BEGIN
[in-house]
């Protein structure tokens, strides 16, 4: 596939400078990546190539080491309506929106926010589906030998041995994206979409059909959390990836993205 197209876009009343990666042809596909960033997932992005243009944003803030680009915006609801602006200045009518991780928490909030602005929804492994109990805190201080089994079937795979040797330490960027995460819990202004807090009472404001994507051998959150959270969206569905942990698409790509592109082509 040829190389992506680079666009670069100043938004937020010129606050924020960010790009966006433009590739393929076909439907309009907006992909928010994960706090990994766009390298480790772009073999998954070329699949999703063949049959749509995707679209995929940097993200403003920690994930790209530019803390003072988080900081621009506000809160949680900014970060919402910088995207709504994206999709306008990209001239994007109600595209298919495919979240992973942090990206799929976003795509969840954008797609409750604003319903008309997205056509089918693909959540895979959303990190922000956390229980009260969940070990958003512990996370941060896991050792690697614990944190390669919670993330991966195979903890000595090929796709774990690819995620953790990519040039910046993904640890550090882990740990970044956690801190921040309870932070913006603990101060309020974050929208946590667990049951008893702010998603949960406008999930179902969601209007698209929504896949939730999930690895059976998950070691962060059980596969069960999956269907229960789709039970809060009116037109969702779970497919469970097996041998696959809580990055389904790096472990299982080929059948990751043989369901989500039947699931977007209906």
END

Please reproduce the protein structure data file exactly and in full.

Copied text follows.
[in-house]
């Protein structure tokens, strides 16, 4: 596939400078990546190539080491309506929106926010589906030998041995994206979409059909959390990836993205 197209876009009343990666042809596909960033997932992005243009944003803030680009915006609801602006200045009518991780928490909030602005929804492994109990805190201080089994079937795979040797330490960027995460819990202004807090009472404001994507051998959150959270969206569905942990698409790509592109082509 040829190389992506680079666009670069100043938004937020010129606050924020960010790009966006433009590739393929076909439907309009907006992909928010994960706090990994766009390298480790772009073999998954070329699949999703063949049959749509995707679209995929940097993200403003920690994930790209530019803390003072988080900081621009506000809160949680900014970060919402910088995207709504994206999709306008990209001239994007109600595209298919495919979240992973942090990206799929976003795509969840954008797609409750604003319903008309997205056509089918693909959540895979959303990190922000956390229980009260969940070990958003512990996370941060896991050792690697614990944190390669919670993330991966195979903890000595090929796709774990690819995620953790990519040039910046993904640890550090882990740990970044956690801190921040309870932070913006603990101060309020974050929208946590667990049951008893702010998603949960406008999930179902969601209007698209929504896949939730999930690895059976998950070691962060059980596969069960999956269907229960789709039970809060009116037109969702779970497919469970097996041998696959809580990055389904790096472990299982080929059948990751043989369901989500039947699931977007209906």